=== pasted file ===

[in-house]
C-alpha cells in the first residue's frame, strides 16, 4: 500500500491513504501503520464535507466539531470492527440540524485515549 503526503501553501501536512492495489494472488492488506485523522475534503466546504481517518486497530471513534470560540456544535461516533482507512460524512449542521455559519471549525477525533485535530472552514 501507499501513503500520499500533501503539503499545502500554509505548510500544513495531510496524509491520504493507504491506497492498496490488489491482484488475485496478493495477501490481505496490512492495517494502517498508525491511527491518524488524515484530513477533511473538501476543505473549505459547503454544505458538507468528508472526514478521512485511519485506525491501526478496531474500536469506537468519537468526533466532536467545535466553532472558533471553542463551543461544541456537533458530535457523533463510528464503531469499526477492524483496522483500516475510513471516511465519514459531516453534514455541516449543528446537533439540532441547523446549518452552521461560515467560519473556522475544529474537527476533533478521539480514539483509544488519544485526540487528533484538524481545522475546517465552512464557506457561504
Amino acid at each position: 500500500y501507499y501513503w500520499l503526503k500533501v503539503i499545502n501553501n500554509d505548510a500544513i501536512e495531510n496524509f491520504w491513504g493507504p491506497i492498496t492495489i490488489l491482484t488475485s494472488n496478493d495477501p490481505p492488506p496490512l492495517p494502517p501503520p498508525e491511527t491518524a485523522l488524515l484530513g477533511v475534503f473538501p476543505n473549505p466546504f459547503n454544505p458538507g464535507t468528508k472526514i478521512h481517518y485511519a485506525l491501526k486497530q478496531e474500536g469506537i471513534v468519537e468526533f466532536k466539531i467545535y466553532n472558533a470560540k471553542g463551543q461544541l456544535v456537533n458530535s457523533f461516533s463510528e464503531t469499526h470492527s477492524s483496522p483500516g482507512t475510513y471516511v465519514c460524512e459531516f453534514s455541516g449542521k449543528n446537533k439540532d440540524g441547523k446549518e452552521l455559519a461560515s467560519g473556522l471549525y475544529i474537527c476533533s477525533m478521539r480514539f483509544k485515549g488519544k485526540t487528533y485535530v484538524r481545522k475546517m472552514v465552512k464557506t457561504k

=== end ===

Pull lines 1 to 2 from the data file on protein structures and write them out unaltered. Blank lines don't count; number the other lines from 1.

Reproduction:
[in-house]
C-alpha cells in the first residue's frame, strides 16, 4: 500500500491513504501503520464535507466539531470492527440540524485515549 503526503501553501501536512492495489494472488492488506485523522475534503466546504481517518486497530471513534470560540456544535461516533482507512460524512449542521455559519471549525477525533485535530472552514 501507499501513503500520499500533501503539503499545502500554509505548510500544513495531510496524509491520504493507504491506497492498496490488489491482484488475485496478493495477501490481505496490512492495517494502517498508525491511527491518524488524515484530513477533511473538501476543505473549505459547503454544505458538507468528508472526514478521512485511519485506525491501526478496531474500536469506537468519537468526533466532536467545535466553532472558533471553542463551543461544541456537533458530535457523533463510528464503531469499526477492524483496522483500516475510513471516511465519514459531516453534514455541516449543528446537533439540532441547523446549518452552521461560515467560519473556522475544529474537527476533533478521539480514539483509544488519544485526540487528533484538524481545522475546517465552512464557506457561504